This can apply not just to new strategies, but also to cases where “they have multiple different funds coming to market at the same time and want to ensure sustained focus on non-flagship funds”.

This argument is confirmed by an IR executive at a large European private equity firm.

“Placement agents can be useful for regions where you don’t have a presence and relationships, and don’t intend to build a team, or for a new product you’ve never sold,” he says. His firm has used an agent for a niche credit fund, while eschewing them for other funds.

However, both placement agents and general partners agree that the core market for placement agents is the mid-market, where investor relations departments are smaller.
Even in this segment, the use of placement agents is far from universal. An investor relations specialist at a US mid-market GP says his firm does not hire them.

“For our recent fund, we focused our marketing on investors who were in our previous fund, and people who had proactively reached out to us before we launched our latest one,” he says. “We were oversubscribed, so we didn’t really need an agent to assist us,” a fact he attributes to the strong returns of the last fund.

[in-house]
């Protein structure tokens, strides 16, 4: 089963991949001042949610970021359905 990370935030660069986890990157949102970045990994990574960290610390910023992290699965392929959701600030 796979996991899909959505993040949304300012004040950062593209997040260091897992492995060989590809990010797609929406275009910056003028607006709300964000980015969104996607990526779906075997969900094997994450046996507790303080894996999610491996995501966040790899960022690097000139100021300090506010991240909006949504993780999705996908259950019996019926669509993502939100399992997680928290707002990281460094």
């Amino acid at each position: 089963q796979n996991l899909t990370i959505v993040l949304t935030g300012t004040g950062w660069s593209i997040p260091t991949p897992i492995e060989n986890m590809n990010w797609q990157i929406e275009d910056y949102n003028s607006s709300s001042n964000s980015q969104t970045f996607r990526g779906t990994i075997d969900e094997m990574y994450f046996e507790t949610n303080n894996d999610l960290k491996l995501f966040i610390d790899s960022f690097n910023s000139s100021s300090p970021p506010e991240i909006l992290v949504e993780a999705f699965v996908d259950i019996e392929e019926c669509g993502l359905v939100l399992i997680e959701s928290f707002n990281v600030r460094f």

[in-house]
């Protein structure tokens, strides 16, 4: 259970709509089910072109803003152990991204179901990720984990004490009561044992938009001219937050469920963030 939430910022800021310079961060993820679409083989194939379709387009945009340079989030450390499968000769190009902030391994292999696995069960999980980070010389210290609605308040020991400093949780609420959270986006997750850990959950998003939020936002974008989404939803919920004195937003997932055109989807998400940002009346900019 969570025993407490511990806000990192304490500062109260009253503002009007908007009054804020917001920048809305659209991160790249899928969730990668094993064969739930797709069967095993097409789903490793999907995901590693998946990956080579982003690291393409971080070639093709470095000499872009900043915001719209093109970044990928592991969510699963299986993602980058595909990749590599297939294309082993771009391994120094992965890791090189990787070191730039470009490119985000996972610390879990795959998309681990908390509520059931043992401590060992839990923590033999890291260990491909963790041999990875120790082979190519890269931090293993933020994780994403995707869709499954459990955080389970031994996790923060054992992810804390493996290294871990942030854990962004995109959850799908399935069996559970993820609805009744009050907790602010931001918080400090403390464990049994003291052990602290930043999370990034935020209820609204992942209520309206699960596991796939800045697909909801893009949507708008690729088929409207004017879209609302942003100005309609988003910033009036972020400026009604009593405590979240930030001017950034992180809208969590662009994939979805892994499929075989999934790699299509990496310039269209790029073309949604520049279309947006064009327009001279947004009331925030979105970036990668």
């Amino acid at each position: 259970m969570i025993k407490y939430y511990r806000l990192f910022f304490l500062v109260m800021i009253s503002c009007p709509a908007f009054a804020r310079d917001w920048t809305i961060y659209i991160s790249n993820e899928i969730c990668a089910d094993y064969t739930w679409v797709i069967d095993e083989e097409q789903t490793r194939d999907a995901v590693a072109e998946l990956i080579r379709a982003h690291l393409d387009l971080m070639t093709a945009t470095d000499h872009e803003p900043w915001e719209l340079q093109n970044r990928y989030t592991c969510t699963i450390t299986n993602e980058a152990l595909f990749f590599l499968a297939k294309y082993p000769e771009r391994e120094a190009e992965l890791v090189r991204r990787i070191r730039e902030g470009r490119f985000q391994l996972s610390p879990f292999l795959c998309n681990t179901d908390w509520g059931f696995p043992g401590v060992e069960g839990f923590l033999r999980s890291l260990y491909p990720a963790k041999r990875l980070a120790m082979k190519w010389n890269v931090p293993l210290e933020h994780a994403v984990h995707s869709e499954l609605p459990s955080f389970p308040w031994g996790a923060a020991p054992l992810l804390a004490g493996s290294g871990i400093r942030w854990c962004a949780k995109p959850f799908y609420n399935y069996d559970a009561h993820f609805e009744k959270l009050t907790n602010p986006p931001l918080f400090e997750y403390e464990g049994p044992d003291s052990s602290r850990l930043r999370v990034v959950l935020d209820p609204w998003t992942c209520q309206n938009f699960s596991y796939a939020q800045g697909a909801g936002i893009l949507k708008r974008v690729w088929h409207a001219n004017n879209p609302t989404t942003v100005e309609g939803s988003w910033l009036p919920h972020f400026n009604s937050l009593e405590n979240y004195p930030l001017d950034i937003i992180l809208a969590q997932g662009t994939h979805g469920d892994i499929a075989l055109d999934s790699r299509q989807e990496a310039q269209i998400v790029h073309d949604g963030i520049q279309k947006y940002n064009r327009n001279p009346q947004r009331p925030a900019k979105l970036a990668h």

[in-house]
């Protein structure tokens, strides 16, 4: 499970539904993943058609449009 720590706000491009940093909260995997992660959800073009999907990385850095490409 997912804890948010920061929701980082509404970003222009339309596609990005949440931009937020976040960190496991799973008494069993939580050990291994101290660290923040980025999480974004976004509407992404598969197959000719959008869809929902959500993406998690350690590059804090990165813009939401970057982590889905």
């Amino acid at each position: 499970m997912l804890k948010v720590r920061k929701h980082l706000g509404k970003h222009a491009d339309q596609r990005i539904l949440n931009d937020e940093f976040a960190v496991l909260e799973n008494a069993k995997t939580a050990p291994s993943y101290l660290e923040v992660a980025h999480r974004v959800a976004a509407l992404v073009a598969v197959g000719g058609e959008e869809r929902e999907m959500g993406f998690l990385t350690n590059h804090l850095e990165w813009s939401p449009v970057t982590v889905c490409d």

Placement agents are increasingly being squeezed out by the general trend for larger IR departments. The standard justification for placement agents used to be the cyclical nature of fundraising: why should a general partner hire someone internally to fundraise when they had nothing left to do after a final close? This logic is no longer as strong as it was.

“Over the years GPs have come to realise that if they are big enough, they need somebody who works in client services full time,” says the IR specialist at the European general partner. “Taking care of clients is a full-time job. You have to respond to enquiries, do reporting and visit them. You’re not just fundraising, but keeping people happy along the way, in between fundraises.”